Monday, December 1, 2008
Winter - a season of rest
Winter has traditionally been associated with death but actually it’s a time of dormancy, a time of rest and refreshing.
This is obvious in nature. Bears and other animals hibernate during the winter and wake up from their rest when spring arrives. Plants and trees also rest during the winter and once again begin to blossom and bloom when winter is over. This time of rest and renewing is critical for life to continue.
Our lives should also be characterized by times of rest and inactivity. However, we live in a society that pushes us to constant activity. Most of us live in a whirlwind of activity that is emotionally and physically exhausting.
Religious systems also tend to promote this treadmill of constant activity. Sundays are packed with Sunday School, morning services and then often followed by evening services. In addition, there are mid-week Bible studies, prayer groups and various other meetings. Life in these systems seem to center around constant activity.
I’ve heard many people who are now out of the system describe their time there as exhausting. I don’t believe this is the way Father intended us to live. Ecclesiastes says that “there is a time for everything and a season for every activity under heaven.” Seasons come and go. There are seasons of growth and harvest but there are also seasons of rest when nothing seems to be happening. After a season of activity, it’s often difficult to adjust to our seasons of quiet.
Our first thought is that we’ve somehow displeased God and he’s turned away from us. We search our hearts to see if there’s any sin we’ve committed. We pray and we cry. We read our Bibles seeking a word from God. When none comes, we get desperate and we fast hoping for a breakthrough.
Often, during this time, it seems as though God has put us on a shelf as ministry opportunities dry up and stop. Our natural tendency is to try to make something happen. However, I believe that this isn’t a season for ministry and activity. It’s a season to sink our roots more deeply into Father’s love and to allow our relationship with him to be strengthened. I believe that if we yield to this time of inactivity, Father will work deeply in us as we rest in him.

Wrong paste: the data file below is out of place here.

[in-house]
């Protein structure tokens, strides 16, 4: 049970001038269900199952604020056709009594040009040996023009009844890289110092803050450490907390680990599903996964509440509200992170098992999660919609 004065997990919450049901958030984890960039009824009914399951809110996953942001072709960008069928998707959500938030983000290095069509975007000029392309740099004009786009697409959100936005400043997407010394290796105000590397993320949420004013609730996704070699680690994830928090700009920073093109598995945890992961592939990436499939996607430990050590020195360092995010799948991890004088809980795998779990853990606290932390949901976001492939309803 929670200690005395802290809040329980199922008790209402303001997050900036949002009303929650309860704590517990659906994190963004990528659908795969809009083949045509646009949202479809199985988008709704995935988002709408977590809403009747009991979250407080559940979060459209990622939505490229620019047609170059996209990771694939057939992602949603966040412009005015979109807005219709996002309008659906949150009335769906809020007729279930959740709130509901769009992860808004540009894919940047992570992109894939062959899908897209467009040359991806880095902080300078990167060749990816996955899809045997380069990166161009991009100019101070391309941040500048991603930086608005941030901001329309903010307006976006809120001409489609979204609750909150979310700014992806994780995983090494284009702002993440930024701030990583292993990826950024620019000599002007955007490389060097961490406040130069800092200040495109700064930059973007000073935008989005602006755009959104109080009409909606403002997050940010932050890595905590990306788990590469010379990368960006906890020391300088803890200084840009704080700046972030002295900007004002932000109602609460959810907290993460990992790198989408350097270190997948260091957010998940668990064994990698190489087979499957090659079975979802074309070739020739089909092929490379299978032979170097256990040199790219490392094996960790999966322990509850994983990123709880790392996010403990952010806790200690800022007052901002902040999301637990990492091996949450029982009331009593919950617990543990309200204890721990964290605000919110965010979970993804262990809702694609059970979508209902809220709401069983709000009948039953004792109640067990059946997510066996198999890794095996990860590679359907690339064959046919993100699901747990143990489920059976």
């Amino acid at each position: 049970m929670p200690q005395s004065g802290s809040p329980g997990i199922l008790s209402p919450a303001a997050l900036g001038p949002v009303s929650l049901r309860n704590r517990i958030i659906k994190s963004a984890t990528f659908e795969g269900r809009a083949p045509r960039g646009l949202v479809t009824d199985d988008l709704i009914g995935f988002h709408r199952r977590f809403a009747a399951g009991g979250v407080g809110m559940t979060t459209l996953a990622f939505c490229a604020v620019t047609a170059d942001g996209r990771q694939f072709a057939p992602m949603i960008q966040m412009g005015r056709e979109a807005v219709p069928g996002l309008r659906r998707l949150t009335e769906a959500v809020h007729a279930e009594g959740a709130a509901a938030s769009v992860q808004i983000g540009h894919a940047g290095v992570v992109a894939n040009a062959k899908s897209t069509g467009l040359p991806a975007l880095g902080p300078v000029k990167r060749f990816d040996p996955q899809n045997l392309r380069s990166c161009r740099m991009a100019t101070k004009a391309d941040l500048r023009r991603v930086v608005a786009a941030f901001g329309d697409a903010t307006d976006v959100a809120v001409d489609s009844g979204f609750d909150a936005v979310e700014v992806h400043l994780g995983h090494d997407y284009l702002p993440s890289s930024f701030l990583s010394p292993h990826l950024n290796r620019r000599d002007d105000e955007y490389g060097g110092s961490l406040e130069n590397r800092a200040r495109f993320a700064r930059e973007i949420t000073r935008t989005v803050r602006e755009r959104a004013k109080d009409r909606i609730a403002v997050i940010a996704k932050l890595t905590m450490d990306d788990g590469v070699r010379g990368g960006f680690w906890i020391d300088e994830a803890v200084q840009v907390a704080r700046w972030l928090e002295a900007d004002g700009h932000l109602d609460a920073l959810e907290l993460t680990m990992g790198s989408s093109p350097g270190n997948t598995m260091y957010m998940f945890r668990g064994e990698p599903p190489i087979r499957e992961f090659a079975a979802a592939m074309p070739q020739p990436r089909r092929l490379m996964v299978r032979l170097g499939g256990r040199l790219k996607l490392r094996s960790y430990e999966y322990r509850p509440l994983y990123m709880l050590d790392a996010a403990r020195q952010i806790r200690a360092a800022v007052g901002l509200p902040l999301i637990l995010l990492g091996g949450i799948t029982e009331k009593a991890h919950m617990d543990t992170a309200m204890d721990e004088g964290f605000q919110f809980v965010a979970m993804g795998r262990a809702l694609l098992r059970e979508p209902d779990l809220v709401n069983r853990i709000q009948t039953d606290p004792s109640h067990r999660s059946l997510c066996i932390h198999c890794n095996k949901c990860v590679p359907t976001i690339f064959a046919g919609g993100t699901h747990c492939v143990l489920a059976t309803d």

In a vineyard, the vines are pruned during the winter when all growth has stopped and sap is no longer flowing. Pruning is necessary in order to remove damaged or unhealthy growth from the vine. During our times of rest, Father will heal and restore us to greater health and vitality by removing from our lives those desires and distractions that weaken us.
In a vineyard, however, healthy growth is also cut away in the pruning process. A healthy vine will each year produce many branches on which there will be many clusters of grapes. If not pruned, this excess growth will weaken the vine causing it to produce an inferior crop. Over time, the weakened vine becomes subject to disease and insect attacks.
In a similar fashion, Father will cause us to focus on fewer things. During a season of fruitfulness, opportunities are multiplied and we try to be involved as much as possible. However, Father is calling us to a life of fruitfulness without the busyness.
Wayne Jacobsen says, “No season of ministry is open-ended. God harvests in specific seasons through specific people. If we recognize this fact, we can allow specific harvest times to come to completion – and then we can celebrate and let go.”
To read and understand more about these seasons, I recommend Wayne Jacobsen’s book “In My Father’s Vineyard.” This is an excellent book which is now out of print but can still be purchased through Amazon.com.